The COVID-19 pandemic has greatly impacted families from low-income backgrounds. The shift to remote learning has required parents with preschool-age children to adapt to new ways of collaborating with teachers. Given the longstanding inequities in the education of children from economically disadvantaged backgrounds, exacerbated by the pandemic, it is critical to learn about the challenges that parents encountered and how they supported their children’s learning. This knowledge will help to identify ways to better serve these communities during times of crisis and beyond. This study examined how Latinx parents from low-income backgrounds engaged in their children’s early education during the COVID-19 crisis. The term Latinx is used in an effort to be gender inclusive when referring to people of Latin American descent. We explored: 1) How do Latinx parents perceive and apply teachers’ suggested activities to support children’s learning during the early childhood education program closure? 2) What parent and child-initiated learning opportunities do parents report? 3) What challenges with remote learning do parents encounter? Twenty parents of preschoolers in a mountain state metropolitan area participated in a 30–45 min. phone interview. All parents spoke Spanish at home to a different degree. Findings revealed the emergence of more authentic parent-teacher partnerships and parents’ extensive engagement in teacher-suggested activities. Importantly, families created a variety of practices to support children’s learning and wellbeing. Yet, a vast majority of parents expressed feeling stressed with the demands of remote education, particularly keeping their child interested in remote learning. Implications for home-school partnerships are discussed. (author abstract)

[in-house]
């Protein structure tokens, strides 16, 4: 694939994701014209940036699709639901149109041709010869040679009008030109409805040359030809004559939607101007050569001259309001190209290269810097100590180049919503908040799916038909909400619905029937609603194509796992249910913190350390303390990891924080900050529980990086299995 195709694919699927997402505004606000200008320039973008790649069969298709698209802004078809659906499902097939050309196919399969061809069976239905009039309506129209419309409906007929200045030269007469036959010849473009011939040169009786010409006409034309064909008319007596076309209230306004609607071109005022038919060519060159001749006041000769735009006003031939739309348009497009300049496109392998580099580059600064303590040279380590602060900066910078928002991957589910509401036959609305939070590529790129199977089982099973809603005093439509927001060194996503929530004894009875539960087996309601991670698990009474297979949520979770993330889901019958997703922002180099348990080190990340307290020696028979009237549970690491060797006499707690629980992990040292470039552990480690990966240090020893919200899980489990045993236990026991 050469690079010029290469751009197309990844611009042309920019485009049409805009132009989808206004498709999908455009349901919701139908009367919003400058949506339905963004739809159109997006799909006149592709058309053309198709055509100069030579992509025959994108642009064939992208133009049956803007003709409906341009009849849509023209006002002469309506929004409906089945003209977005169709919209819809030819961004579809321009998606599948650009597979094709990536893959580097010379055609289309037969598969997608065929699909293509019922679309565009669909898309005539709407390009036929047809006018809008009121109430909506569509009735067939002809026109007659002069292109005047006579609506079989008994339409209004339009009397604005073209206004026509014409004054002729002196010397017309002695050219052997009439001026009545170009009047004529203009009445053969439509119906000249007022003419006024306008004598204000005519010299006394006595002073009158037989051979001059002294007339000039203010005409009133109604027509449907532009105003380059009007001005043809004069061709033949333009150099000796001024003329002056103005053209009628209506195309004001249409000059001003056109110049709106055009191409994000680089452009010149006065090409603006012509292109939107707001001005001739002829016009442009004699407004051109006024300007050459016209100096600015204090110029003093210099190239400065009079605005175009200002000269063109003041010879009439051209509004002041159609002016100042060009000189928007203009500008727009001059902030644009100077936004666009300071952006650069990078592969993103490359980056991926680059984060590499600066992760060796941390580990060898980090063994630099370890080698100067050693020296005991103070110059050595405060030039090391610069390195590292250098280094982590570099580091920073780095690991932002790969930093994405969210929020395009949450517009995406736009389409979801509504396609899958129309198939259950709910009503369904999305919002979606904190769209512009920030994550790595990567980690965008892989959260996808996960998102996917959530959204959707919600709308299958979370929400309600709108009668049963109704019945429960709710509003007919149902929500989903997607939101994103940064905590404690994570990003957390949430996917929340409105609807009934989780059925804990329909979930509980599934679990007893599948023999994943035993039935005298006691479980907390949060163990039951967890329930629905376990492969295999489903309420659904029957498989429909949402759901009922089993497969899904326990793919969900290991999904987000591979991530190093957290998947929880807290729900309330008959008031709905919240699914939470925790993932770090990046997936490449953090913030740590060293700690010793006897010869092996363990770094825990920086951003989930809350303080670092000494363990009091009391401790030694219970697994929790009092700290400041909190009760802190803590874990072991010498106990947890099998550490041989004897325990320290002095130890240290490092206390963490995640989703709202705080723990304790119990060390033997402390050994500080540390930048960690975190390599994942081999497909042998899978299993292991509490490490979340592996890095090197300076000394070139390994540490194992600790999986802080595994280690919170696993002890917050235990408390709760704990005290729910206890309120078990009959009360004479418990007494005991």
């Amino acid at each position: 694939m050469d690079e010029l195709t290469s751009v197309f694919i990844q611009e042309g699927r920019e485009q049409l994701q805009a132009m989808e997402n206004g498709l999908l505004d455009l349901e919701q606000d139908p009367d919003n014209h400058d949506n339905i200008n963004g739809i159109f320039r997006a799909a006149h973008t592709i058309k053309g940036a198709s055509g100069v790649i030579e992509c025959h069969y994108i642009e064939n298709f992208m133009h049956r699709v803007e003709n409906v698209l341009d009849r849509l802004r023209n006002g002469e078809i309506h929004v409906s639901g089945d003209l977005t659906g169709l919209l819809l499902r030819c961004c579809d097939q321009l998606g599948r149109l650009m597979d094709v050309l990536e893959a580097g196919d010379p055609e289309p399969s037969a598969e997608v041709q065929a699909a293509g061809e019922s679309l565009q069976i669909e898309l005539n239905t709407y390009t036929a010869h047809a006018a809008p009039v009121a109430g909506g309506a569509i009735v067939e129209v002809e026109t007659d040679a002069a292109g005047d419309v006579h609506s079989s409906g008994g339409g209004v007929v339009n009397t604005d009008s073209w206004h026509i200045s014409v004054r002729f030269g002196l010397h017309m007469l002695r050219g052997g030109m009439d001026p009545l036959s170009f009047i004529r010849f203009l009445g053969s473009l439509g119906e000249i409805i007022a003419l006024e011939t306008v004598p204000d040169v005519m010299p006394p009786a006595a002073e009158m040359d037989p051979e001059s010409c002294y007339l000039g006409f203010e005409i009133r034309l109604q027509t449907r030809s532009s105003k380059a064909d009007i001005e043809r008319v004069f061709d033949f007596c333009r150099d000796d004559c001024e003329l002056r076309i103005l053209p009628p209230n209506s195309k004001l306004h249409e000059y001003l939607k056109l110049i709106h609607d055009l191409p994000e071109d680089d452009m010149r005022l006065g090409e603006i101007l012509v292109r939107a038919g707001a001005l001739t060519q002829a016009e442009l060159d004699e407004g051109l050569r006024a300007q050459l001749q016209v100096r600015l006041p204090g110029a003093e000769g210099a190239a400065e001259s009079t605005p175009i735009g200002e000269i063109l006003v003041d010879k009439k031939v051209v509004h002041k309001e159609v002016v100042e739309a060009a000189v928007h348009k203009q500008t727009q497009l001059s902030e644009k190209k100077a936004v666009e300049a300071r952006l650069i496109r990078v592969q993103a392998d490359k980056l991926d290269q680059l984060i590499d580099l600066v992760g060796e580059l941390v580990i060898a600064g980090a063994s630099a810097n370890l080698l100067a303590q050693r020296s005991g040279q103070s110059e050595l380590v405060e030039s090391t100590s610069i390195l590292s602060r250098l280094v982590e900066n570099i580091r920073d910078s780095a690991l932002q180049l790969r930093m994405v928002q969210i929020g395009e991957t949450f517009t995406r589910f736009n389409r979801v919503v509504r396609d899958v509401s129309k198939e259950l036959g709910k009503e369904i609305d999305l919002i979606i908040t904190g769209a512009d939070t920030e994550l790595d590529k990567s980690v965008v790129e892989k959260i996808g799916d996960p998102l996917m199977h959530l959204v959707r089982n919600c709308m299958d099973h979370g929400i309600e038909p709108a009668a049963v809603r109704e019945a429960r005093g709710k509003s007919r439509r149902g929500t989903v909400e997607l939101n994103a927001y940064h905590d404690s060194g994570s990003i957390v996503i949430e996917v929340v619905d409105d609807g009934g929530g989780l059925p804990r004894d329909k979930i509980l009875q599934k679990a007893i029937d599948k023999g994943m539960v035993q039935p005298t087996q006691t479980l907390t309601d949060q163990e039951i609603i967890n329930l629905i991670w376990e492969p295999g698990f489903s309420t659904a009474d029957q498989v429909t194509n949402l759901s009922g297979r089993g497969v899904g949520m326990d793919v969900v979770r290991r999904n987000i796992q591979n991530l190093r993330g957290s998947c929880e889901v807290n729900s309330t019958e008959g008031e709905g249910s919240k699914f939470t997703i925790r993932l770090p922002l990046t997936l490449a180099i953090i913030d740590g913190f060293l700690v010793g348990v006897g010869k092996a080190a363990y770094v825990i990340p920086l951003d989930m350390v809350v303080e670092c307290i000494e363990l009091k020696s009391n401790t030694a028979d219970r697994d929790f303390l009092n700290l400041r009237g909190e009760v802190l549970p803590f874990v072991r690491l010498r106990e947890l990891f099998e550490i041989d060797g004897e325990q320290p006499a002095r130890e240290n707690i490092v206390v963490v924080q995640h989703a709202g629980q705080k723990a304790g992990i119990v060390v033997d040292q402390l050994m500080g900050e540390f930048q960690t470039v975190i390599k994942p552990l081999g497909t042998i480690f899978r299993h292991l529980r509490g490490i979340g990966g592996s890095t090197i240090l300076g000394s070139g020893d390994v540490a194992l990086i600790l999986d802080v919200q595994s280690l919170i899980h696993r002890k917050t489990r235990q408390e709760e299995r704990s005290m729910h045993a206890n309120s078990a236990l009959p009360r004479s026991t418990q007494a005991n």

Rethinking home‑school partnerships: Lessons learned from Latinx parents of young children during the COVID‑19 era
- Related Resources
Related resources include summaries, versions, measures (instruments), or other resources in which the current document plays a part. Research products funded by the Office of Planning, Research, and Evaluation are related to their project records.
- You May Also Like
These resources share similarities with the current selection.